Winning the War

June 23, 2017 Earle Jacobs

The Art of Military Tactics and Strategy

Winning the War

“All warfare is based on deception,” says the brilliant Chinese philosopher and military leader Sun Tzu in his book The Art of War. For centuries now, the tactics and strategies found in this great collection have guided generations of generals and world leaders. May it be in ground operations or state affairs, the wisdom of Sun Tzu endures.

Winning has always been the aim of war, which, by definition, also means the defeat of one’s enemy. Every strategist, therefore, keeps an open eye in every stage of the playing field in order to make sure that his battalion has the upper hand. More often than not, this involves a lot of deception—keeping the opponent on his toes, eluding them every step of the way, trapping them in corners they least expect.

A tactic is carefully chosen to suit a particular scenario or is based on several factors such as terrain, number of troops, and weaponry. Here’s a brief list of tactics and strategies encountered or experienced by the American militia during the Vietnam War, Korean War, and Persian Gulf War:


Underground Headquarters

Winning the War 1

The tunnels of Củ Chi is an extensive network of underground tunnels found in the northwest of Saigon used by the communist guerilla group Viet Cong (VC) in combating American and South Vietnamese forces during the Vietnam War. The tunnels were used by VC forces to communicate, house troops, transport supplies, lay traps, launch surprise attacks, and disappear underground for safety.

Because of the apparent inferiority of the group’s weaponry and training, the VC was inspired from Chinese guerillas that came before them who made the creation of safe bases a priority. The idea sprung up in 1965 when the North Vietnamese leadership ordered that the VC avoid pitched battles with the Americans unless odds favored them. To combat this tactic, the United States and South Vietnamese camp trained individuals they called tunnel rats to navigate through the tunnels to intercept traps and infiltrate enemy troops.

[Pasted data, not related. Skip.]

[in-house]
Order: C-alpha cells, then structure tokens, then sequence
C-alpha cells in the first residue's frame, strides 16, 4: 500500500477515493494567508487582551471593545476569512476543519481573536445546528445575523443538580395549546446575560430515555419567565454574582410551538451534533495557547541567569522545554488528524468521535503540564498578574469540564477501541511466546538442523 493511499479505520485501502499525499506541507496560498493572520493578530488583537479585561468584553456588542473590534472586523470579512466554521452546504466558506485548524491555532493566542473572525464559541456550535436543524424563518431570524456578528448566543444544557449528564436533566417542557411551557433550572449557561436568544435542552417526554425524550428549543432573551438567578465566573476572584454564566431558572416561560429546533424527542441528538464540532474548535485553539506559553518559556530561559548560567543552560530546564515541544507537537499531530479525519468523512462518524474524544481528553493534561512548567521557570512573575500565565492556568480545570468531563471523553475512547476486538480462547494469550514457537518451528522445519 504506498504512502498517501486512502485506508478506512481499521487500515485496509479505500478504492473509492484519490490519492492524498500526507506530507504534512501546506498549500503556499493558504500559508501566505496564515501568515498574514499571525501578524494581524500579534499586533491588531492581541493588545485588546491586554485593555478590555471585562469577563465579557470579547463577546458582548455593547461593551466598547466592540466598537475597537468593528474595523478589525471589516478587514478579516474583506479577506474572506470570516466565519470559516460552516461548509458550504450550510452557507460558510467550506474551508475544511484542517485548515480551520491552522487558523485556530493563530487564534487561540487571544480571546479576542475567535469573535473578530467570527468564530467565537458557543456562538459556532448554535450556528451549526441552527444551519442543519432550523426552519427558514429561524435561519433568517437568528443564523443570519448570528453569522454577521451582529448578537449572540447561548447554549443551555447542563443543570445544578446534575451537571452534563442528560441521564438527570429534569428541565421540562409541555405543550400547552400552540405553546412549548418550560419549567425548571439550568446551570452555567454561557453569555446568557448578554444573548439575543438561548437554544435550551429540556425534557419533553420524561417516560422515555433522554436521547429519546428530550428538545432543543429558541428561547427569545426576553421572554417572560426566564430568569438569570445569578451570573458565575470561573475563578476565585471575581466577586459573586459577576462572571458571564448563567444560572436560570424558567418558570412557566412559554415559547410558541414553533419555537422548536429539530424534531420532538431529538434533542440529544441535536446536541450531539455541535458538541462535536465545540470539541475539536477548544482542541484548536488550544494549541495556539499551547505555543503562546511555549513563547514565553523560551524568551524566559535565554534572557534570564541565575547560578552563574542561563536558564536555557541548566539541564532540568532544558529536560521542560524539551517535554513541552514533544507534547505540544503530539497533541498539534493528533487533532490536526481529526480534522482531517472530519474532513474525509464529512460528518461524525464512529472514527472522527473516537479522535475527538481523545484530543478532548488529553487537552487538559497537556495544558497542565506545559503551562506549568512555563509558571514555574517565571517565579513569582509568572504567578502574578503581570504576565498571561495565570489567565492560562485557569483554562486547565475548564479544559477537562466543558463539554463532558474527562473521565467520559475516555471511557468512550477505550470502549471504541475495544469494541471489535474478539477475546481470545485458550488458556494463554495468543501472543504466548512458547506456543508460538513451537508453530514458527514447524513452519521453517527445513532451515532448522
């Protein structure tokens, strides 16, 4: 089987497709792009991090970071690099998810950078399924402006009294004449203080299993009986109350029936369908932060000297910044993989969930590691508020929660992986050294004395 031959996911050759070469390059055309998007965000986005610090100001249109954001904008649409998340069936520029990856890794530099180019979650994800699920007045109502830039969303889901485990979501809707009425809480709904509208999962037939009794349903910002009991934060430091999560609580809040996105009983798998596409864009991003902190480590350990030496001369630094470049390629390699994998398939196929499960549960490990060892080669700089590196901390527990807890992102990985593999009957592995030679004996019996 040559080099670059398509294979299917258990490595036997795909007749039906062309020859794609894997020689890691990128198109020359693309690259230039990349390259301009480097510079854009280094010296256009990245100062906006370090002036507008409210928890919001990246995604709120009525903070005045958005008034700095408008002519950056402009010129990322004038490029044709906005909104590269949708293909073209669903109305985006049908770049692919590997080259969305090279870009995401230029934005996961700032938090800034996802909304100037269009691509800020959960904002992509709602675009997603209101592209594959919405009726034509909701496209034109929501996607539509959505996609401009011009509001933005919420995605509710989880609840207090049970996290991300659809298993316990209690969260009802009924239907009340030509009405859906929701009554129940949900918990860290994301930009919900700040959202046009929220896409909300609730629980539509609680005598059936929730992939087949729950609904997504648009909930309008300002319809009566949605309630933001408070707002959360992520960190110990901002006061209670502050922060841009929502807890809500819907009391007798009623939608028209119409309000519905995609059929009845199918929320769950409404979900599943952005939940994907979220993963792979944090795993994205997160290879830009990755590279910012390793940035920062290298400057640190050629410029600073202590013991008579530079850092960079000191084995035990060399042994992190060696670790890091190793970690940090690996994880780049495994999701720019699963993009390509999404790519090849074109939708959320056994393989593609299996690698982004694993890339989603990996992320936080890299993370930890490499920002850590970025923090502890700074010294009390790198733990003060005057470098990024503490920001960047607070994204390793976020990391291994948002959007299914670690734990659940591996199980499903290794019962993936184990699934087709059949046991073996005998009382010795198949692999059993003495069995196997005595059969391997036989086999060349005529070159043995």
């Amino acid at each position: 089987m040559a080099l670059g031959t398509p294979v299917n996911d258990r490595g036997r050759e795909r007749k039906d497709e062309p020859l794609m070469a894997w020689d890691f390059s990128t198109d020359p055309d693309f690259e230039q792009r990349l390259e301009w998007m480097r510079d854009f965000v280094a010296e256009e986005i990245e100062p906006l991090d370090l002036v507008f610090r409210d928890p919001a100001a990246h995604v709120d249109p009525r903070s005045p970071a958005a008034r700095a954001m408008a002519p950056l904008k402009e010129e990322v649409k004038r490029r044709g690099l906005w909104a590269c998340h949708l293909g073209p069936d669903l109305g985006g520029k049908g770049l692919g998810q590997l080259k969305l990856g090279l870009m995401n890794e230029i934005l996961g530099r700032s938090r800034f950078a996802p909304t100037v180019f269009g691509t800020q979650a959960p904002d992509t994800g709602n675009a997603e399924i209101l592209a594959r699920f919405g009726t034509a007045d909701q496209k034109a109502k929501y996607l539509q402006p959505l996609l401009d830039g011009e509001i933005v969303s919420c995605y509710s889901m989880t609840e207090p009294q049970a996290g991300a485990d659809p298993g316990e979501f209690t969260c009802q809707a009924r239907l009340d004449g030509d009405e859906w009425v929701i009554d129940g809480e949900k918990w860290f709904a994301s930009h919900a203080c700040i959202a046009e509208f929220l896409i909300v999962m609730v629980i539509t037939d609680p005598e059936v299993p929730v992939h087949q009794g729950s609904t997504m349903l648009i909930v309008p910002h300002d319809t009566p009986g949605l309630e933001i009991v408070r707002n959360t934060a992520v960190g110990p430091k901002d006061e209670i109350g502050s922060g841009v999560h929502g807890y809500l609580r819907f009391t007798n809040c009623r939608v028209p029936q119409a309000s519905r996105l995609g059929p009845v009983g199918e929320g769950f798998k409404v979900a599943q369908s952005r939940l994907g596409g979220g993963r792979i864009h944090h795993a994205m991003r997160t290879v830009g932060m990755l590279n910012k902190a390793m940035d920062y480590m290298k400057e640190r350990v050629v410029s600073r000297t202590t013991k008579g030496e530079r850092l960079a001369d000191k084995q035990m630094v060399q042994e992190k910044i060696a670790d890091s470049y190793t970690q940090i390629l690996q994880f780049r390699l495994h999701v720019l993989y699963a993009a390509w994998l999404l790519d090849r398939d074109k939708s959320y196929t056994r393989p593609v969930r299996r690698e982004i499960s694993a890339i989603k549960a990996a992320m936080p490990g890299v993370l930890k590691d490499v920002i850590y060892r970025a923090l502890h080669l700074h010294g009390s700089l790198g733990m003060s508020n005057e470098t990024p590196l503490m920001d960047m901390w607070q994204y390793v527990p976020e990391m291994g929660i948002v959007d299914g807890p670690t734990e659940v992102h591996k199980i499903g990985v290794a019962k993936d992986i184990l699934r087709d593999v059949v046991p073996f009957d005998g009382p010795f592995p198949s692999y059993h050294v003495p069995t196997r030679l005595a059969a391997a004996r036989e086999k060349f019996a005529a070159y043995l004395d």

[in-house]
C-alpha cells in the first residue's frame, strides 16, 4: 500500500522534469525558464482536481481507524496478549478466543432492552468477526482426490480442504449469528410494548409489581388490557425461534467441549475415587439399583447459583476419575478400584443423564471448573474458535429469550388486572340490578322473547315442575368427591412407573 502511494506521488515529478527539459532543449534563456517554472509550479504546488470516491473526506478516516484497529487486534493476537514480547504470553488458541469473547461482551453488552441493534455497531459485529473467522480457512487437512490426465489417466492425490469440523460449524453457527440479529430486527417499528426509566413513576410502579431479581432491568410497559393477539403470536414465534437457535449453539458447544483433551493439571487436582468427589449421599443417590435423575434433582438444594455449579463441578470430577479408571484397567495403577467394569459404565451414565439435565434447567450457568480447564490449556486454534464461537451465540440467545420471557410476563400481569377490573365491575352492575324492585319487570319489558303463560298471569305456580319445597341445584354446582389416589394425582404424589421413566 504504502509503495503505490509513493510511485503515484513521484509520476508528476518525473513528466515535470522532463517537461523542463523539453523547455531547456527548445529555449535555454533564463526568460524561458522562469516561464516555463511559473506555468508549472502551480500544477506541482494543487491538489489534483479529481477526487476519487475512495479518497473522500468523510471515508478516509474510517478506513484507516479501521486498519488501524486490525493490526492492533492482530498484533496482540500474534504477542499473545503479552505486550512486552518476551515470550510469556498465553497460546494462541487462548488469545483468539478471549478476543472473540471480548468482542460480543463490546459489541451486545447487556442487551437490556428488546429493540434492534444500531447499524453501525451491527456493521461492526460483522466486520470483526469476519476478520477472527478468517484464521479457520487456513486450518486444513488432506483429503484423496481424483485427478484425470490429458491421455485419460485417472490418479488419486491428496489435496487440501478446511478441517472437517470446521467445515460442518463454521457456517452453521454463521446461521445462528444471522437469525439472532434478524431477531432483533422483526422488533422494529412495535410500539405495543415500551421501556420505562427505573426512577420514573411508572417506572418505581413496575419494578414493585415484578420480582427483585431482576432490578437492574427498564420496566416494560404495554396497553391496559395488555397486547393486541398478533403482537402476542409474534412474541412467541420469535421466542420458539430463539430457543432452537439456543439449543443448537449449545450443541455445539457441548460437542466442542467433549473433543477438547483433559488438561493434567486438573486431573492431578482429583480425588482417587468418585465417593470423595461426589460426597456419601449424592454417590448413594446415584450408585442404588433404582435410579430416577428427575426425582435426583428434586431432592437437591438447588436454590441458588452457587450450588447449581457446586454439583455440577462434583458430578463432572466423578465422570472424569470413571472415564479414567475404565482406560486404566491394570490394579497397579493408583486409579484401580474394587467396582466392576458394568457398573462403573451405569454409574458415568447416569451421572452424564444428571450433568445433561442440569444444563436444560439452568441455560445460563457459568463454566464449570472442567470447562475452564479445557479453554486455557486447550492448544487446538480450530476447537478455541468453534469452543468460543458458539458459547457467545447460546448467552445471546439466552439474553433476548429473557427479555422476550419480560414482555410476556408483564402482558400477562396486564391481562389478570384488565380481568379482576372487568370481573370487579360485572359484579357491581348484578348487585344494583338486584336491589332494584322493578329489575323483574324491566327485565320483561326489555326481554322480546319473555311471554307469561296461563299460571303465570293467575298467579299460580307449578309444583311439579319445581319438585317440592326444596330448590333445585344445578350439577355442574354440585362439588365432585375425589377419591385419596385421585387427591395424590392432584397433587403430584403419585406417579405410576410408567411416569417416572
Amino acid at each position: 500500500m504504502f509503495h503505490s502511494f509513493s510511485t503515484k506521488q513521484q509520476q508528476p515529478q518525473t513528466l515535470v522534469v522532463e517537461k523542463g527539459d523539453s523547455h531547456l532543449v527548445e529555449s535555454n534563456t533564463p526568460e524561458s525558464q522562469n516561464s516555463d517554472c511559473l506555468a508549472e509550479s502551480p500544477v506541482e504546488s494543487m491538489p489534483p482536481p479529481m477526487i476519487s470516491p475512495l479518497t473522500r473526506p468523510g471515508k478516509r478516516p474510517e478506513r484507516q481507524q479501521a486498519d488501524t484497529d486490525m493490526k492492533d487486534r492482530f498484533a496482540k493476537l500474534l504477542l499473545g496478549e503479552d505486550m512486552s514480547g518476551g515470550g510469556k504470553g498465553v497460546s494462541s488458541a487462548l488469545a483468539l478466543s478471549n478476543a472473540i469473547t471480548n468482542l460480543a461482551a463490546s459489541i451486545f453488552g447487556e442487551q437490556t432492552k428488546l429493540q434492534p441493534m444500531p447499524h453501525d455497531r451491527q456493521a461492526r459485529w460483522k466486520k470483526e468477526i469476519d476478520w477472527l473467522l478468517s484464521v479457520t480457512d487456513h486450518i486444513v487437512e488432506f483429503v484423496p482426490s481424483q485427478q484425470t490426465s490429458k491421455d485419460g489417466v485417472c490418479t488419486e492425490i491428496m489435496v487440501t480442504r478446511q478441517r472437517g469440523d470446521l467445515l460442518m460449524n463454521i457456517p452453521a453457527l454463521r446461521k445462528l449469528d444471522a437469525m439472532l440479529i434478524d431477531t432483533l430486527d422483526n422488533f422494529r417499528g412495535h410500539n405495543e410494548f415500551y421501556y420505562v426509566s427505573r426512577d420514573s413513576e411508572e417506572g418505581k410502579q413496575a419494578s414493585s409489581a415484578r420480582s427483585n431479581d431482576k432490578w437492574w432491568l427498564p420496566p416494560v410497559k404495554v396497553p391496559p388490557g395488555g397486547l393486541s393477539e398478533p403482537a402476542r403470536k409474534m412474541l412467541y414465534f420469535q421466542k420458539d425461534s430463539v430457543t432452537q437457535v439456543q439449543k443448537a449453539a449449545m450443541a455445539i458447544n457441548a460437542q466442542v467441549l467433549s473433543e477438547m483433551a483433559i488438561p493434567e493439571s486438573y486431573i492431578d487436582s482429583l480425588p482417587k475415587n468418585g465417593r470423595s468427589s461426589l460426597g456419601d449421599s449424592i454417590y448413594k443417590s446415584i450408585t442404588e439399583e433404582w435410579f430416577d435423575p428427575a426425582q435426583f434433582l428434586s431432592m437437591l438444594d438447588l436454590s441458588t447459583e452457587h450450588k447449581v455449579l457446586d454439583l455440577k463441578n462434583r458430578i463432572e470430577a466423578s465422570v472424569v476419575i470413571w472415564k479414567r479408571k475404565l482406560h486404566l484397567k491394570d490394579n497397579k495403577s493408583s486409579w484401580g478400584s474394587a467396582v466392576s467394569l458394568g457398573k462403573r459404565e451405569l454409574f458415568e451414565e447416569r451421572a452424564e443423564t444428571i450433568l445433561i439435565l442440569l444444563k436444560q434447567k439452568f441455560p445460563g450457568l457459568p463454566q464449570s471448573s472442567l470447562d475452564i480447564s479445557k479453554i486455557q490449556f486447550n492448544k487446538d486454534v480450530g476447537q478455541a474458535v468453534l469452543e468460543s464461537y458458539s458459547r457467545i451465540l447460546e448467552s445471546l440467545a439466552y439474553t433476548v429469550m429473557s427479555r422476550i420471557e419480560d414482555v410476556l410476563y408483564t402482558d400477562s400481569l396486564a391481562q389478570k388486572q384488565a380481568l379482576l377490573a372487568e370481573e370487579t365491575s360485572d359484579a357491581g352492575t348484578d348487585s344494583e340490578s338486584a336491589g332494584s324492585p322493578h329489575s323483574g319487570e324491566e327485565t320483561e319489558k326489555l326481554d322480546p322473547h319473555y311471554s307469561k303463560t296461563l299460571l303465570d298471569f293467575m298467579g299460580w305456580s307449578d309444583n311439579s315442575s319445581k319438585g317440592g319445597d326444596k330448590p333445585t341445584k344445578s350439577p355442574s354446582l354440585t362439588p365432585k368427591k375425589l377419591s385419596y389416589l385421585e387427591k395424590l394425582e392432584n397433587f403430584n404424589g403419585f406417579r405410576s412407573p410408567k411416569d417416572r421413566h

Tapping Allies

Winning the War 2

In terms of force alone, North Korea had the advantage over South Korea when it invaded the latter in 1950. It had artillery and tanks while South Korea had close to none. In a matter of three days, Seoul has already been invaded. Everything was going well for North Korea (with the help of the Soviet Union); however, it failed to take into account the United States’ intention to intervene together with its UN allies in behalf of South Korea as part of its global strategy to stifle communist regimes.

One of the key moments of the war happened in September 1950 when General MacArthur devised a plan for an amphibious attack on North Korean forces stationed in Inchon Landing, which is South Korea’s main port in the west coast. The attack proved effective when two weeks after, North Koreans were already out of Seoul. But perhaps the move that ultimately ended the war was President Eisenhower’s threat to use a nuclear bomb. Ceasefire was agreed upon by 1953.


Fake Camps

Winning the War 3

In August 1990, Iraq, headed by Saddam Hussein, invaded Kuwait. This is known as the start of the Persian Gulf War. The international community banded together and formed a coalition (which includes the United States) of defenses around Saudi Arabia to defend the nation and liberate Kuwait. By January 1991, intense aerial strikes began to target Iraqi forces, and by February, a short ground campaign ensued. One effective military strategy used by the coalition was a network of fake camps near the Kuwaiti border, creating the impression that they were going to attack the area, as opposed to the actual strategy used. This move helped liberate Kuwait and forced Iraq to a ceasefire by the end of February.



Public Broadcasting Service. “Guerilla Tactics: An Overview.” Accessed June 9, 2017.

History. 2011. “Củ Chi Tunnels.” Accessed June 9, 2017.

McCracken, P. J. “Korean War: Military Strategies.” High Beam Research. Accessed June 9, 2017.

Hickman, Kennedy. Last modified August 29, 2016. ThoughtCo. Accessed June 9, 2017.

Stilwell, Blake. “21 Facts about the First Gulf War.” Accessed June 9, 2017.



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